Yasiel Puig was involved in a disagreement on Tuesday night that had led to benches clearing. It had been a while. We were due.From his very first days in Major League Baseball, Puig has been a polarizing figure. Not for fans, mind you: Go to Dodger Stadium and you'll see
Yasiel Puig was involved in a disagreement on Tuesday night that had led to benches clearing. It had been a while. We were due.
From his very first days in Major League Baseball, Puig has been a polarizing figure. Not for fans, mind you: Go to Dodger Stadium and you'll see as many Puig jerseys as anyone's. But he always seems to be getting under the skin of opposing players. This has led to an ongoing public debate over the six years of Puig's career: Is he the problem, or is the baseball culture that rejects him a problem?
Let's see if we can figure it out. Today, starting with his first weeks in uniform and leading all the way up to Tuesday night's donnybrook, we introduce the Annotated History of Yasiel Puig Irritating Opponents. We'll look at every on-field incident involving Puig and try to determine why it happened, whose fault it was and whether it told us anything about Puig … or baseball itself. Note that we are talking on-field issues only. Scuffles on the team bus with Zack Greinke, bar room brawls or Tennessee speeding tickets do not count here.
I might be missing a few incidents: Email me at firstname.lastname@example.org if I have, and we'll add them to the file.
July 10, 2013: Puig offends Luis Gonzalez and bumps into Miguel Montero
The incident: Apparently, during batting practice before a game in Arizona, former D-backs great Luis Gonzalez approached Puig, who reportedly blew him off. This led to then-Dodgers hitting coach Mark McGwire dressing down Puig right there on the field. Two days later, Montero tagged out Puig at a play at the plate and glared at him, saying after the game, "If he's my teammate, I probably try to teach him how to behave in the big leagues. He's creating a bad reputation around the league … You have to respect to earn respect. If you don't respect anybody, you aren't going to earn respect."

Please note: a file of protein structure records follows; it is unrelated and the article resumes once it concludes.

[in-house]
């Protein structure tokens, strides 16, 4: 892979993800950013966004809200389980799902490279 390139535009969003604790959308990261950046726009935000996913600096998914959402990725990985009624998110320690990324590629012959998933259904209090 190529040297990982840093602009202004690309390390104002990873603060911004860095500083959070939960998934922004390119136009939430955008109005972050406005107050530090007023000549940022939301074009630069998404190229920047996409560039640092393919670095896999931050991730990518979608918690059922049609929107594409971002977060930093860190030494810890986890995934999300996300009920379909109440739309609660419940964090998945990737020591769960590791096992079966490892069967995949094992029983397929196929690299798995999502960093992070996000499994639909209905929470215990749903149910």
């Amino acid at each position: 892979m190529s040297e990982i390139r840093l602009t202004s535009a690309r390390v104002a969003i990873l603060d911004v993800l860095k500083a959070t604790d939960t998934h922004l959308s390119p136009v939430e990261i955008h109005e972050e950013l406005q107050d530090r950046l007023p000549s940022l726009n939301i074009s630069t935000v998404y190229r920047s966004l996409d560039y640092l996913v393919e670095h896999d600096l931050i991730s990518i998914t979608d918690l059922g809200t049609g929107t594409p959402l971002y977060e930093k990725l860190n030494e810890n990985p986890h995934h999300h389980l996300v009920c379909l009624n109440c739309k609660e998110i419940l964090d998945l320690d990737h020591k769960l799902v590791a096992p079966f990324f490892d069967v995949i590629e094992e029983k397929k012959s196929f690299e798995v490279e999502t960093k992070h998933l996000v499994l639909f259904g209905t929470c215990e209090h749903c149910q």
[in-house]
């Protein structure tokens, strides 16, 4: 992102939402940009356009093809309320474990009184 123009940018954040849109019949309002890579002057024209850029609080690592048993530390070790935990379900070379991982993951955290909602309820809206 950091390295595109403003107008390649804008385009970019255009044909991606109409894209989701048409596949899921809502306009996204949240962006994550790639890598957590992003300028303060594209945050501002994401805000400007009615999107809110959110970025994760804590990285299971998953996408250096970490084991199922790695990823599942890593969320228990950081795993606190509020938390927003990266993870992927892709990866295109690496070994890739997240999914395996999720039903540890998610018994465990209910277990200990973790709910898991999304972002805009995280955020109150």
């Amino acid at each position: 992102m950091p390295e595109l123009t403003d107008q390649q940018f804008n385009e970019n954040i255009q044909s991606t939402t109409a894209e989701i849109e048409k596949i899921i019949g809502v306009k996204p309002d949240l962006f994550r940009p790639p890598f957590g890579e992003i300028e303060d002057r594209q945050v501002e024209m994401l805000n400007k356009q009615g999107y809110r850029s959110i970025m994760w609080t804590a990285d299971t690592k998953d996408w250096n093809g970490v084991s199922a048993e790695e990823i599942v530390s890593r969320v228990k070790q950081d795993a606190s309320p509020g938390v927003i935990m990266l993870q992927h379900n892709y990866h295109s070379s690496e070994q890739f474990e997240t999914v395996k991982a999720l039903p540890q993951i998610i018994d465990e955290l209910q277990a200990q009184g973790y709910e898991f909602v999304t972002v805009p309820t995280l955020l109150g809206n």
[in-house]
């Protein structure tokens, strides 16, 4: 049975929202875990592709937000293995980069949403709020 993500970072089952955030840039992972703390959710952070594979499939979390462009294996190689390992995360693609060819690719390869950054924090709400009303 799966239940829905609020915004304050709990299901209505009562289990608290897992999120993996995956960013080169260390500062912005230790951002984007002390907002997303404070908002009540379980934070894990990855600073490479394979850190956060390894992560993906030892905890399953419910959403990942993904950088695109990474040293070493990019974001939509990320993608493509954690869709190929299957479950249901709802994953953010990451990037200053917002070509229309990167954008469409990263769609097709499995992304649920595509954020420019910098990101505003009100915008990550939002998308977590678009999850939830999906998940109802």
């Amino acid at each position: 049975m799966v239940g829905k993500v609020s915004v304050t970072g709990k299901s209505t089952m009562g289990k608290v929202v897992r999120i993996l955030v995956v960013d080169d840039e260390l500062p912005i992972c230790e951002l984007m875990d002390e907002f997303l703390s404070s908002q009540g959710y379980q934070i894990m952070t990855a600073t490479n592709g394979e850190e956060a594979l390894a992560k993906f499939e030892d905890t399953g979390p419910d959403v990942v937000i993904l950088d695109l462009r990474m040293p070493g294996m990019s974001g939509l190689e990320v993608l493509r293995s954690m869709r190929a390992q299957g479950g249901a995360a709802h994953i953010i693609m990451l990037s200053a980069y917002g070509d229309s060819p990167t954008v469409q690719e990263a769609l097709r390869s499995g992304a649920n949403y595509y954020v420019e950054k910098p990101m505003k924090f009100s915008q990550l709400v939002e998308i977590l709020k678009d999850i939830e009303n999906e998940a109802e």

Level of Puig's culpability (on a scale of 1-10): One. Puig had been in the league a month and was 10 years old when Gonzalez hit that ball off Mariano Rivera: He probably didn't even know who he was. As for Montero: Well, four years later, the Cubs would cut him hours after publicly criticizing Jonathan Lester's ability to hold runners on, while we're talking about respecting to earn respect. Puig had been on a harrowing boat escape from Cuba just a year before, and had been in the bigs for a month. Give him a break.
March 27, 2014: Puig Down Under
The incident: In the season-opening series in Australia, Puig made two baserunning blunders and then was pulled from the game by then-manager Don Mattingly after he struck out in the ninth inning. Before the game, Mattingly had said that Puig, "grabs something every time he takes a swing and misses," implying that Puig pretended like he was hurt to justify failures.
Level of Puig's culpability (on a scale of 1-10): Six. Puig's on-field mistakes were clearly exhausting his manager and his teammates, to the point that Mattingly had to end up calling a team meeting. It probably doesn't help when your manager publicly accuses you of faking injuries, though, and it's worth noting that a teammate defended him, saying, "Puig's a good kid. He just didn't come up through the system like we all did."